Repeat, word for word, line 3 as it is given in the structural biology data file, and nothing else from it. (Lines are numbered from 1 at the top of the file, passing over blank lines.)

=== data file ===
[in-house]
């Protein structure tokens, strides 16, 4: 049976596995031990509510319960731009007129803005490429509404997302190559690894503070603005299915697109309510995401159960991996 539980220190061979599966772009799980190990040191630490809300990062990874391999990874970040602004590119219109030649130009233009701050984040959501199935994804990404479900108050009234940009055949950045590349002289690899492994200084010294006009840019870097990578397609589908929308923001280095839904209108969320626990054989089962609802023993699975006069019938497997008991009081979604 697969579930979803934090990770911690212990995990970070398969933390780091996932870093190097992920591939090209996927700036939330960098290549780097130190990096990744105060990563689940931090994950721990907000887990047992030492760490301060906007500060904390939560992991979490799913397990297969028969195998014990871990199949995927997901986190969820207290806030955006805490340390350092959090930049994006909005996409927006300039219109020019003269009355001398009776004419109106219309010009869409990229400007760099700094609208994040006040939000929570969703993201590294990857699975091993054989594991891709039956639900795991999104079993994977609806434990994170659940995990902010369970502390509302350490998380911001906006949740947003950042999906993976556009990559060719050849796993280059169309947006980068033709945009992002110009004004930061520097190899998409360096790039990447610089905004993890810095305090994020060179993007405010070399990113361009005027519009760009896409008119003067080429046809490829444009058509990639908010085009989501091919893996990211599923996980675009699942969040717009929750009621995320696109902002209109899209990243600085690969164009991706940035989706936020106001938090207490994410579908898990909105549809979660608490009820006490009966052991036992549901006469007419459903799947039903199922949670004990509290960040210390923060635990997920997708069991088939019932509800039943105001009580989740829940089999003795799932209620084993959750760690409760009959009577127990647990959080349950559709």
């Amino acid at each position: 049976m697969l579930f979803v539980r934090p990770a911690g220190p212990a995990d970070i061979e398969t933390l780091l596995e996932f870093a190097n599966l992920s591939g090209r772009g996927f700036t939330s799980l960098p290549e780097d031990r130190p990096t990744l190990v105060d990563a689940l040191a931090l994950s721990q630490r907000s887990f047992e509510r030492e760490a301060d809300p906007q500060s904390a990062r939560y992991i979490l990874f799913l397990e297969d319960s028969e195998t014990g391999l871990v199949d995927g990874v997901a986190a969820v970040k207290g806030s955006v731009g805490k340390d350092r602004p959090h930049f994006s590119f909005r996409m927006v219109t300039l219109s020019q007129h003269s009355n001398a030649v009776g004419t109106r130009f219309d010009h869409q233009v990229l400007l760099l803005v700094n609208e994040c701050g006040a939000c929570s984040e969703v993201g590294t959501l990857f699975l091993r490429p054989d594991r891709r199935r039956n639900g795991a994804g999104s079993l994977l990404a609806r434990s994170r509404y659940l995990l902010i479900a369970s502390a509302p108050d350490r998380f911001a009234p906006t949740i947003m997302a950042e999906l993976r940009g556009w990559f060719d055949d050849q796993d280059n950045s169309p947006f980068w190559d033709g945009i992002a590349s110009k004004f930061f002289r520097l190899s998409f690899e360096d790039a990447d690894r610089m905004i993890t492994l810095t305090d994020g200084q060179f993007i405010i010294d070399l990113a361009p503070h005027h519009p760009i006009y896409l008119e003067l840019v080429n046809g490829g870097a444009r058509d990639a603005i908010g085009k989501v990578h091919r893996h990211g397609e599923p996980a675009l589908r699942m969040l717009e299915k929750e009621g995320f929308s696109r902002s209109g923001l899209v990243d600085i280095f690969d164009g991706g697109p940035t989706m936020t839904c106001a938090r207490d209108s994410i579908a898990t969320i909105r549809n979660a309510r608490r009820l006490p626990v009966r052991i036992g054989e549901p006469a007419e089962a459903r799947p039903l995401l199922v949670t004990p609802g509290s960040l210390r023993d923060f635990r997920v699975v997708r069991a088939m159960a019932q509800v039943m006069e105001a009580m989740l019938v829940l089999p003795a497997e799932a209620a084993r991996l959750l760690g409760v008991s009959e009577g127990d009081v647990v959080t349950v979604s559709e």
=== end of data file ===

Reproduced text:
């Amino acid at each position: 049976m697969l579930f979803v539980r934090p990770a911690g220190p212990a995990d970070i061979e398969t933390l780091l596995e996932f870093a190097n599966l992920s591939g090209r772009g996927f700036t939330s799980l960098p290549e780097d031990r130190p990096t990744l190990v105060d990563a689940l040191a931090l994950s721990q630490r907000s887990f047992e509510r030492e760490a301060d809300p906007q500060s904390a990062r939560y992991i979490l990874f799913l397990e297969d319960s028969e195998t014990g391999l871990v199949d995927g990874v997901a986190a969820v970040k207290g806030s955006v731009g805490k340390d350092r602004p959090h930049f994006s590119f909005r996409m927006v219109t300039l219109s020019q007129h003269s009355n001398a030649v009776g004419t109106r130009f219309d010009h869409q233009v990229l400007l760099l803005v700094n609208e994040c701050g006040a939000c929570s984040e969703v993201g590294t959501l990857f699975l091993r490429p054989d594991r891709r199935r039956n639900g795991a994804g999104s079993l994977l990404a609806r434990s994170r509404y659940l995990l902010i479900a369970s502390a509302p108050d350490r998380f911001a009234p906006t949740i947003m997302a950042e999906l993976r940009g556009w990559f060719d055949d050849q796993d280059n950045s169309p947006f980068w190559d033709g945009i992002a590349s110009k004004f930061f002289r520097l190899s998409f690899e360096d790039a990447d690894r610089m905004i993890t492994l810095t305090d994020g200084q060179f993007i405010i010294d070399l990113a361009p503070h005027h519009p760009i006009y896409l008119e003067l840019v080429n046809g490829g870097a444009r058509d990639a603005i908010g085009k989501v990578h091919r893996h990211g397609e599923p996980a675009l589908r699942m969040l717009e299915k929750e009621g995320f929308s696109r902002s209109g923001l899209v990243d600085i280095f690969d164009g991706g697109p940035t989706m936020t839904c106001a938090r207490d209108s994410i579908a898990t969320i909105r549809n979660a309510r608490r009820l006490p626990v009966r052991i036992g054989e549901p006469a007419e089962a459903r799947p039903l995401l199922v949670t004990p609802g509290s960040l210390r023993d923060f635990r997920v699975v997708r069991a088939m159960a019932q509800v039943m006069e105001a009580m989740l019938v829940l089999p003795a497997e799932a209620a084993r991996l959750l760690g409760v008991s009959e009577g127990d009081v647990v959080t349950v979604s559709e």